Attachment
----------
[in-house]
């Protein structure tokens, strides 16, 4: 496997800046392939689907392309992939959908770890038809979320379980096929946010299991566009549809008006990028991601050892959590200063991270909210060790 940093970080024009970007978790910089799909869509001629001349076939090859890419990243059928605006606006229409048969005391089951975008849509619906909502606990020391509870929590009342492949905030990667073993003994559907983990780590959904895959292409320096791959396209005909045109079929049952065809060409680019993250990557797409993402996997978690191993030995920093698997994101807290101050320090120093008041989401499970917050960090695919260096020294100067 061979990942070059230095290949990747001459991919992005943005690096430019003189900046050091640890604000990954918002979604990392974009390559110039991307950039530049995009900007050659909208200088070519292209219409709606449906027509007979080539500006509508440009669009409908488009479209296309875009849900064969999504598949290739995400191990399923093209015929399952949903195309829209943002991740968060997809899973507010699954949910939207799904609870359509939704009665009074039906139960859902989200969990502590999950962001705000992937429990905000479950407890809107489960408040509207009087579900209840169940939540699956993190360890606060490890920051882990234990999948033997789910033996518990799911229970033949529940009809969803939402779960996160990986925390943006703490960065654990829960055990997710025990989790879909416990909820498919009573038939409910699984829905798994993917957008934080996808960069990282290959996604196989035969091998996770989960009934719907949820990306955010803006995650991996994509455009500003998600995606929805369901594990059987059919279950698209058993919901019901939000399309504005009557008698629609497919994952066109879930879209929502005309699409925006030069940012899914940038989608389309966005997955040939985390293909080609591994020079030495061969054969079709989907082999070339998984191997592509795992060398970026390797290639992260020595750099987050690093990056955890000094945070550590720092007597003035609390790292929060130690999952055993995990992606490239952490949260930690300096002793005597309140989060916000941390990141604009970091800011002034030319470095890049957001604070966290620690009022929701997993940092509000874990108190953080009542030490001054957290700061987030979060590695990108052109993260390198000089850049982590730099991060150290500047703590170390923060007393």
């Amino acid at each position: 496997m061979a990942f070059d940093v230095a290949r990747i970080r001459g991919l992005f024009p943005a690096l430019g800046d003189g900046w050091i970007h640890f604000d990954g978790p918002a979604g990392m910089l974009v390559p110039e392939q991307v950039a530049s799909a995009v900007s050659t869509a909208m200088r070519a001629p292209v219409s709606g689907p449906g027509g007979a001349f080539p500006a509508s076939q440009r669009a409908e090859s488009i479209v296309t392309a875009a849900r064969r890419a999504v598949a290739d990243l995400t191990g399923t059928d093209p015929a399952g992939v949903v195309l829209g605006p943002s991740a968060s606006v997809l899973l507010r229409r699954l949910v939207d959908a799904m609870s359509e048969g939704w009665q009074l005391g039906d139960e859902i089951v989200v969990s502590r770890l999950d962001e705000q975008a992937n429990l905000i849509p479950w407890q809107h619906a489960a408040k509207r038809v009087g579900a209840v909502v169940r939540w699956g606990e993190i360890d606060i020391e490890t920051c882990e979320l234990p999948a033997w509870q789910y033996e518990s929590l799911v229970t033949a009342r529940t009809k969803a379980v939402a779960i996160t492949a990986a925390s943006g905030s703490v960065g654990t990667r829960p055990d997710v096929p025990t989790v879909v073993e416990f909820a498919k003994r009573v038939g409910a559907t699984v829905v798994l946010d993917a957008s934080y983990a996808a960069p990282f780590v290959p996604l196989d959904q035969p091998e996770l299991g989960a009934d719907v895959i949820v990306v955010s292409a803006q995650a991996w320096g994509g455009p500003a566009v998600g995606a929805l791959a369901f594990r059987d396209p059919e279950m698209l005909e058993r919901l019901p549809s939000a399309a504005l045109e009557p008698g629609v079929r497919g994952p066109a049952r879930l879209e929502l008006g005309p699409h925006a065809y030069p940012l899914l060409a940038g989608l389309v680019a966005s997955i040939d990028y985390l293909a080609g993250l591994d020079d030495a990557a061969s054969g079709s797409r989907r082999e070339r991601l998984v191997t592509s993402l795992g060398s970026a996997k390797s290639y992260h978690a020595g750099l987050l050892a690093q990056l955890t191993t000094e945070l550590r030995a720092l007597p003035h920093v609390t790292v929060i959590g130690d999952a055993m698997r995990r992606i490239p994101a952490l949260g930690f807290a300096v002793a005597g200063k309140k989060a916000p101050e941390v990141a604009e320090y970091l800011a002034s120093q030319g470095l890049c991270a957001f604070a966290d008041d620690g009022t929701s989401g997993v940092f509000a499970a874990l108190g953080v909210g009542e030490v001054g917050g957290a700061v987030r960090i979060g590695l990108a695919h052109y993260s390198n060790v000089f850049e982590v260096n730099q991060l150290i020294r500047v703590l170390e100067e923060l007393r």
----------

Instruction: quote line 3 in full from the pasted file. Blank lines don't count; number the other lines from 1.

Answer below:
């Amino acid at each position: 496997m061979a990942f070059d940093v230095a290949r990747i970080r001459g991919l992005f024009p943005a690096l430019g800046d003189g900046w050091i970007h640890f604000d990954g978790p918002a979604g990392m910089l974009v390559p110039e392939q991307v950039a530049s799909a995009v900007s050659t869509a909208m200088r070519a001629p292209v219409s709606g689907p449906g027509g007979a001349f080539p500006a509508s076939q440009r669009a409908e090859s488009i479209v296309t392309a875009a849900r064969r890419a999504v598949a290739d990243l995400t191990g399923t059928d093209p015929a399952g992939v949903v195309l829209g605006p943002s991740a968060s606006v997809l899973l507010r229409r699954l949910v939207d959908a799904m609870s359509e048969g939704w009665q009074l005391g039906d139960e859902i089951v989200v969990s502590r770890l999950d962001e705000q975008a992937n429990l905000i849509p479950w407890q809107h619906a489960a408040k509207r038809v009087g579900a209840v909502v169940r939540w699956g606990e993190i360890d606060i020391e490890t920051c882990e979320l234990p999948a033997w509870q789910y033996e518990s929590l799911v229970t033949a009342r529940t009809k969803a379980v939402a779960i996160t492949a990986a925390s943006g905030s703490v960065g654990t990667r829960p055990d997710v096929p025990t989790v879909v073993e416990f909820a498919k003994r009573v038939g409910a559907t699984v829905v798994l946010d993917a957008s934080y983990a996808a960069p990282f780590v290959p996604l196989d959904q035969p091998e996770l299991g989960a009934d719907v895959i949820v990306v955010s292409a803006q995650a991996w320096g994509g455009p500003a566009v998600g995606a929805l791959a369901f594990r059987d396209p059919e279950m698209l005909e058993r919901l019901p549809s939000a399309a504005l045109e009557p008698g629609v079929r497919g994952p066109a049952r879930l879209e929502l008006g005309p699409h925006a065809y030069p940012l899914l060409a940038g989608l389309v680019a966005s997955i040939d990028y985390l293909a080609g993250l591994d020079d030495a990557a061969s054969g079709s797409r989907r082999e070339r991601l998984v191997t592509s993402l795992g060398s970026a996997k390797s290639y992260h978690a020595g750099l987050l050892a690093q990056l955890t191993t000094e945070l550590r030995a720092l007597p003035h920093v609390t790292v929060i959590g130690d999952a055993m698997r995990r992606i490239p994101a952490l949260g930690f807290a300096v002793a005597g200063k309140k989060a916000p101050e941390v990141a604009e320090y970091l800011a002034s120093q030319g470095l890049c991270a957001f604070a966290d008041d620690g009022t929701s989401g997993v940092f509000a499970a874990l108190g953080v909210g009542e030490v001054g917050g957290a700061v987030r960090i979060g590695l990108a695919h052109y993260s390198n060790v000089f850049e982590v260096n730099q991060l150290i020294r500047v703590l170390e100067e923060l007393r």